For this occasion, Sedaris wore culottes. What would Trump say?
Susannah Hoffman unfolds before your eyes from child to woman, onstage at McCarter in Baby Doll, by Tennessee Williams in the Emily Mann version. At the dress rehearsal the mesmerizing happened ‘between the lines.’
In this article, you can see the trailer to the original film, starring Carroll Baker and Eli Wallach.
As Bruce Chadwick’s blog review describes, There is a scene in the play when baby doll, barefoot and in her slip, walks up the stairs, back to the audience very slowly, body shifting to the right, the left, the right, the left, her bottom slowly undulating. I was amazed that the Princeton fire department was not called to put out the blaze from the heat Hoffman generated as she slithered up those stairs.
Writers who see the dress rehearsal aren’t supposed to review a play, but Chadwick’s review — comparing Hoffman to Carroll Baker — did it for me, in more ways than one
Emily Mann, celebrating her 25th year as artistic director of McCarter Theatre, regaled an enthusiastic lunch audience at the Princeton Regional Chamber of Commerce last week with the toils and tales of creative endeavors. In her case, it was her production of Shakespeare’s Antony & Cleopatra —how her collaborators — scenic, costume, music, choreography — combined their ideas to come up with an experience that the New York Times reviewer labeled “beautifully bold.”
Revealing the secret of the very sensual movement sequence that opens the play, with Nicole Ari Parker and Esau Pritchett having a tumble under the sheets, except there are no sheets, she said it was choreographer Peter Pucci’s idea to have the actors (each happily married) go through the indoctrination for new dancers that Pilobolus uses. Pilobolus dancers are required to grasp each other in places where you aren’t supposed to grasp, so to start them off they must do an exercise where they touch — with the top of their heads — every part of the other person’s body. Makes sense, because skull skin doesn’t many nerves. The result was that Parker represented, as one reviewer said, the embodiment of physical love and desire.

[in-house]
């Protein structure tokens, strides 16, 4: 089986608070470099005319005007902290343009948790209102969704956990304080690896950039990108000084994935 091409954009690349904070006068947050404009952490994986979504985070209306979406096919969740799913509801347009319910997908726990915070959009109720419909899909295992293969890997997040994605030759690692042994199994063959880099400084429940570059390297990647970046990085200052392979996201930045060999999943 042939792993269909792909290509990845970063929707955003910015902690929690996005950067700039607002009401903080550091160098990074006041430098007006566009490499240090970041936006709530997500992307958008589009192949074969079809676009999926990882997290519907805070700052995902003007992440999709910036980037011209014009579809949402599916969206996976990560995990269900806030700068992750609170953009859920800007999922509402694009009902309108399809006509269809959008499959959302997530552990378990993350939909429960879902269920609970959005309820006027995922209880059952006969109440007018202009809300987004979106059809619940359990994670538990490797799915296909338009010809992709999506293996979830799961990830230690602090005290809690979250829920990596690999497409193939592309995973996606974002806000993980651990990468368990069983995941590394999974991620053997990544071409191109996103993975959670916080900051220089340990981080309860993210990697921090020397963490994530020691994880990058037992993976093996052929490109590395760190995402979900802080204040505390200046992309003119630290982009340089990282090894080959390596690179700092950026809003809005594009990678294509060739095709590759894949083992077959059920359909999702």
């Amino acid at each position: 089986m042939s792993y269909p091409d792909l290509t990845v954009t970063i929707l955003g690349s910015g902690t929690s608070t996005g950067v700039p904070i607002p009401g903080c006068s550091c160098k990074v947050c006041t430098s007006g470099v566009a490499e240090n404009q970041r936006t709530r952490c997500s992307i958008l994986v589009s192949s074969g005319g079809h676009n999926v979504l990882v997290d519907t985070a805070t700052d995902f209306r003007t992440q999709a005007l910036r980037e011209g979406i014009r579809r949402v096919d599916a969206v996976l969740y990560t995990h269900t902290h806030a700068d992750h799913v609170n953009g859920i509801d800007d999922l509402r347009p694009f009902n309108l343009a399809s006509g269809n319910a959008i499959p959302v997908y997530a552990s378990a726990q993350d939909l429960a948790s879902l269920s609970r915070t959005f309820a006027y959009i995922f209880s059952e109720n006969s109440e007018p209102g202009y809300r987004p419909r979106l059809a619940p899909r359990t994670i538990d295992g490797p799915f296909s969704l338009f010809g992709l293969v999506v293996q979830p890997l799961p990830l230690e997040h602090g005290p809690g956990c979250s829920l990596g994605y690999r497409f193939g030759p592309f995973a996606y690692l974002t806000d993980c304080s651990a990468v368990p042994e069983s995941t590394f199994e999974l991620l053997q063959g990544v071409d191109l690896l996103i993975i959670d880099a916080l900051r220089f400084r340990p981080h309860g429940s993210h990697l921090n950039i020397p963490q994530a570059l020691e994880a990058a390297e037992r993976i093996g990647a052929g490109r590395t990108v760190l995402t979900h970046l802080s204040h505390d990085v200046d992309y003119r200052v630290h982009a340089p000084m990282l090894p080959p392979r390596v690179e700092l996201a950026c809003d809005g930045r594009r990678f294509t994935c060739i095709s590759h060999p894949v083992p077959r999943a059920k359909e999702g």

After she finished, anyone who hadn’t seen the play was wishing they had seen the play.
During the Q&A she talked about how she is doing a documentary play on Gloria Steinem, and how she got started doing social justice documentaries or “theatre of testimony”. She was born to to the cloth, to mix religion metaphors. Her father was an eminent professor of American history at the University of Chicago, and the late John Hope Franklin,a pioneer in African American history, was his best friend.
Mann had such a compelling voice and podium presence that I was wishing I could see her on stage as an actress.
My photo shows Emily Mann, left, with Melissa Tenzer, founder and CEO of CareersUSA Princeton and president of the Princeton Regional Chamber of Commerce Foundation, which awarded $35,000 to four nonprofits that day.